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Turakhia brothers strike again with Flock App.

When a boy starts coding at the age of nine, it isn’t difficult to imagine the child prodigy going on to co-found 11 companies (with his brother), bootstrapping most, and selling one (Media.net) for over $900 million to a consortium of Chinese investors. The Turakhia brothers strike again with Flock App.
Flock is a real-time team messaging and collaboration platform that focuses on simplifying communication and boosting productivity.

 

Another four of their web-based businesses were sold for $160 million to Endurance International Group. The Turakhia brothers — Bhavin and Divyank — need no introduction, as the brother duo’s story is one of succeeding against odds and swimming against the tide.
It was a drive to always do something that got Bhavin to start up again with Flock in September 2014. It is a real-time team messaging and collaboration platform that focuses on simplifying communication and boosting productivity.
Having invested $20 million already, Bhavin this month added $25 million to the company to enhance product innovation and meet global demand.

Having invested $20 million already, Bhavin this month added $25 million to the company to enhance product innovation and meet global demand.

One before the other
Flock, however, isn’t the first-of-its-kind enterprise and team messaging app; there are already several strong and established players, like Facebook Workplace, TeamChat, Slack, Yammer, HipChat, and Skype, to name a few. Though Microsoft Teams is claiming to be a ‘Slack killer’, which is valued at $2.8 billion, Bhavin believes Flock will be a strong survivor. He says,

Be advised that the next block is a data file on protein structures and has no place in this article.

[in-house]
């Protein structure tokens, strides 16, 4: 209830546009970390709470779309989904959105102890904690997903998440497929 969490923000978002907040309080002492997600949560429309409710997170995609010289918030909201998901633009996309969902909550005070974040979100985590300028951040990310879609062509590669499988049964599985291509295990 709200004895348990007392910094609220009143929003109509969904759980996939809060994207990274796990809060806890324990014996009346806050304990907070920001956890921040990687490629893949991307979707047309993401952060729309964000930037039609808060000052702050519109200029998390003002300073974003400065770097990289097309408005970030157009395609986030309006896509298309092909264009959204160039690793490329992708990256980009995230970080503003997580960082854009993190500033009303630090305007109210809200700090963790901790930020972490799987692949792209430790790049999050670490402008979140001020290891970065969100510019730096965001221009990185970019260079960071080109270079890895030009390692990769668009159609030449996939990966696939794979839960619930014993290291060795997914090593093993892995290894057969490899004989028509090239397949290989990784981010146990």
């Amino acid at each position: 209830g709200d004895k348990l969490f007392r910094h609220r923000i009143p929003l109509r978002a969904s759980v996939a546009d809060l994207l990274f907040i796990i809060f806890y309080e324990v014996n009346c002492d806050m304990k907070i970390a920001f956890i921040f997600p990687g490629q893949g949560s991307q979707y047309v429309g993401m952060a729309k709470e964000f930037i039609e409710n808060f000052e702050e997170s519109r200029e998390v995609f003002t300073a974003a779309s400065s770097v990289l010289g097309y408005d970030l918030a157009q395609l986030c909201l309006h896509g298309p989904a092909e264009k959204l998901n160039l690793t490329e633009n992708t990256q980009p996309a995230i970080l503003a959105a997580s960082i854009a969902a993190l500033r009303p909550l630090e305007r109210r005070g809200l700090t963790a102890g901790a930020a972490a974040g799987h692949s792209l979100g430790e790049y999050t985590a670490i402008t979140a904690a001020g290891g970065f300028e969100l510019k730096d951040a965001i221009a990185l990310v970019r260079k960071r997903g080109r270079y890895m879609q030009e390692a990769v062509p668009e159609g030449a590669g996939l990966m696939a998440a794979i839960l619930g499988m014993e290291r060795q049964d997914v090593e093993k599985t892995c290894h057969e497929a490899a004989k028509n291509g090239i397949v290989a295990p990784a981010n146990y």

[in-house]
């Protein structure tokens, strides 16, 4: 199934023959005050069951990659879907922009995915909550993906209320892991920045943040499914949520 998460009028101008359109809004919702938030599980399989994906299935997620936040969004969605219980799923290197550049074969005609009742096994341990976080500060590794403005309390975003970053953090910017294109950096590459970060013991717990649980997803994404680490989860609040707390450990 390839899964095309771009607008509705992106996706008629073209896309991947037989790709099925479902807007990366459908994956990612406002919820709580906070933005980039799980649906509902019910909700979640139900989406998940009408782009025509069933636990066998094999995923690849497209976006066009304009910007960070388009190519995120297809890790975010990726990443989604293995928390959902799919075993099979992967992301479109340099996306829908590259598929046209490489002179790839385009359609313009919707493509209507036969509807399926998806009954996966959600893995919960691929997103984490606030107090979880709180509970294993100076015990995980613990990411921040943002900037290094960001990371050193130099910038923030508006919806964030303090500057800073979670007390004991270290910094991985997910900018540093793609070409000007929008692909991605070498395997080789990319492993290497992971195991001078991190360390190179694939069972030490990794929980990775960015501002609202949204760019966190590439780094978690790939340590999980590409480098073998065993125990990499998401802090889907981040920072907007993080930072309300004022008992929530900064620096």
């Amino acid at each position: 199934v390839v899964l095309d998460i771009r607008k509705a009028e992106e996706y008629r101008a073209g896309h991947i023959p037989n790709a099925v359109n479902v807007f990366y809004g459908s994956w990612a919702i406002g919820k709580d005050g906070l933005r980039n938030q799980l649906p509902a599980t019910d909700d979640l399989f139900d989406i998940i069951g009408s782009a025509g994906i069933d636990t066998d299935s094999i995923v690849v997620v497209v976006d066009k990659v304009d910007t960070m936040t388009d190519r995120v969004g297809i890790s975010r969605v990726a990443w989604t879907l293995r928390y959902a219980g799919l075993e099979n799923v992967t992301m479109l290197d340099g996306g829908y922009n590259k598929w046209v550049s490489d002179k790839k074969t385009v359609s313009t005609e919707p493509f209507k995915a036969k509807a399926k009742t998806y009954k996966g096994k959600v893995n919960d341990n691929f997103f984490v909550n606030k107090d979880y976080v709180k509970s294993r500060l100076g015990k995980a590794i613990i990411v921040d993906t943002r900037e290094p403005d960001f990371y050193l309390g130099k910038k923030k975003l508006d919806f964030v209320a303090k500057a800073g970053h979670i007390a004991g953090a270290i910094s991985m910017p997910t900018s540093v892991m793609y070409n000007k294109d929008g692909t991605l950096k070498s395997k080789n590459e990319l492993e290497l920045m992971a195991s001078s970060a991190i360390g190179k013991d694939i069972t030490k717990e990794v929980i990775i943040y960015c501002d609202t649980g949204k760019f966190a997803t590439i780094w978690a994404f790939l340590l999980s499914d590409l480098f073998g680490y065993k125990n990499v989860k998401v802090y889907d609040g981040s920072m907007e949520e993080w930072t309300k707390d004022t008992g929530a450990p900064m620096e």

“There was Internet Explorer before Firefox and Chrome; BBM existed before WhatsApp. Every product has multiple providers. It is about who provides a better solution. Everybody who has switched over from Slack to Flock has said it is much more intuitive, easier to use and adopt, and has a far better user experience and performance than Slack.”
The focus on efficiency
Currently a team of over 150 people, over 70 percent of the Flock team comprises technical people. Flock was born out of Bhavin’s passion for enterprise productivity. The 11 companies he had co-founded earlier had achieved growth and scale with limited people and external funding.
“A large part of the reason is that we hire some really good people and we are all sticklers when it comes to productivity and efficiency,” Bhavin explains. Starting up a decade ago, the team at Directi (part of Bhavin and Divyank Turakhia’s group of companies) had started using Jabber and their own internal messengers for collaboration and work.
Flock is a real-time team messaging and collaboration platform that focuses on simplifying communication and boosting productivity.
When a boy starts coding at the age of nine, it isn’t difficult to imagine the child prodigy going on to co-found 11 companies (with his brother), bootstrapping most, and selling one (Media.net) for over $900 million to a consortium of Chinese investors.